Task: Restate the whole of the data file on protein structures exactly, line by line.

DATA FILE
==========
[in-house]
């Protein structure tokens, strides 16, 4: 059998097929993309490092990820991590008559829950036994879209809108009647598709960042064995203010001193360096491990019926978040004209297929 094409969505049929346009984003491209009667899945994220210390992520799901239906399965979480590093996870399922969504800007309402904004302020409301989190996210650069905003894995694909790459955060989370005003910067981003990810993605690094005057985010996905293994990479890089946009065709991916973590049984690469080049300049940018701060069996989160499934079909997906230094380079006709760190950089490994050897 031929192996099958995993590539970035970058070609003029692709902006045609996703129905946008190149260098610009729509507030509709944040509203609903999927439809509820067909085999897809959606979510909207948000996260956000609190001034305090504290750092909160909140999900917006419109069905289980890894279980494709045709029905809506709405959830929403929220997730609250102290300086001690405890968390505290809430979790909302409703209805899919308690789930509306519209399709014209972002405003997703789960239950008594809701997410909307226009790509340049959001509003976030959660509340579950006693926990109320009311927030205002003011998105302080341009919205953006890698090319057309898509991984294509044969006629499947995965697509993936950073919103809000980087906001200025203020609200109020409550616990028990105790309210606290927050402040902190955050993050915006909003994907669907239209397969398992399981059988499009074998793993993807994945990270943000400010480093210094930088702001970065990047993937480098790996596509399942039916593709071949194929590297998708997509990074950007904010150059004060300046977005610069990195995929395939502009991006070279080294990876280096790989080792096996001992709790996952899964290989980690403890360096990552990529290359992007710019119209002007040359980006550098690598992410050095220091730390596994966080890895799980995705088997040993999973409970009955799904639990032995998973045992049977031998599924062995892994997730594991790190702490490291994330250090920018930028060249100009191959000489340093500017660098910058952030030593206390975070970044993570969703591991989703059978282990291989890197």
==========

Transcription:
[in-house]
């Protein structure tokens, strides 16, 4: 059998097929993309490092990820991590008559829950036994879209809108009647598709960042064995203010001193360096491990019926978040004209297929 094409969505049929346009984003491209009667899945994220210390992520799901239906399965979480590093996870399922969504800007309402904004302020409301989190996210650069905003894995694909790459955060989370005003910067981003990810993605690094005057985010996905293994990479890089946009065709991916973590049984690469080049300049940018701060069996989160499934079909997906230094380079006709760190950089490994050897 031929192996099958995993590539970035970058070609003029692709902006045609996703129905946008190149260098610009729509507030509709944040509203609903999927439809509820067909085999897809959606979510909207948000996260956000609190001034305090504290750092909160909140999900917006419109069905289980890894279980494709045709029905809506709405959830929403929220997730609250102290300086001690405890968390505290809430979790909302409703209805899919308690789930509306519209399709014209972002405003997703789960239950008594809701997410909307226009790509340049959001509003976030959660509340579950006693926990109320009311927030205002003011998105302080341009919205953006890698090319057309898509991984294509044969006629499947995965697509993936950073919103809000980087906001200025203020609200109020409550616990028990105790309210606290927050402040902190955050993050915006909003994907669907239209397969398992399981059988499009074998793993993807994945990270943000400010480093210094930088702001970065990047993937480098790996596509399942039916593709071949194929590297998708997509990074950007904010150059004060300046977005610069990195995929395939502009991006070279080294990876280096790989080792096996001992709790996952899964290989980690403890360096990552990529290359992007710019119209002007040359980006550098690598992410050095220091730390596994966080890895799980995705088997040993999973409970009955799904639990032995998973045992049977031998599924062995892994997730594991790190702490490291994330250090920018930028060249100009191959000489340093500017660098910058952030030593206390975070970044993570969703591991989703059978282990291989890197």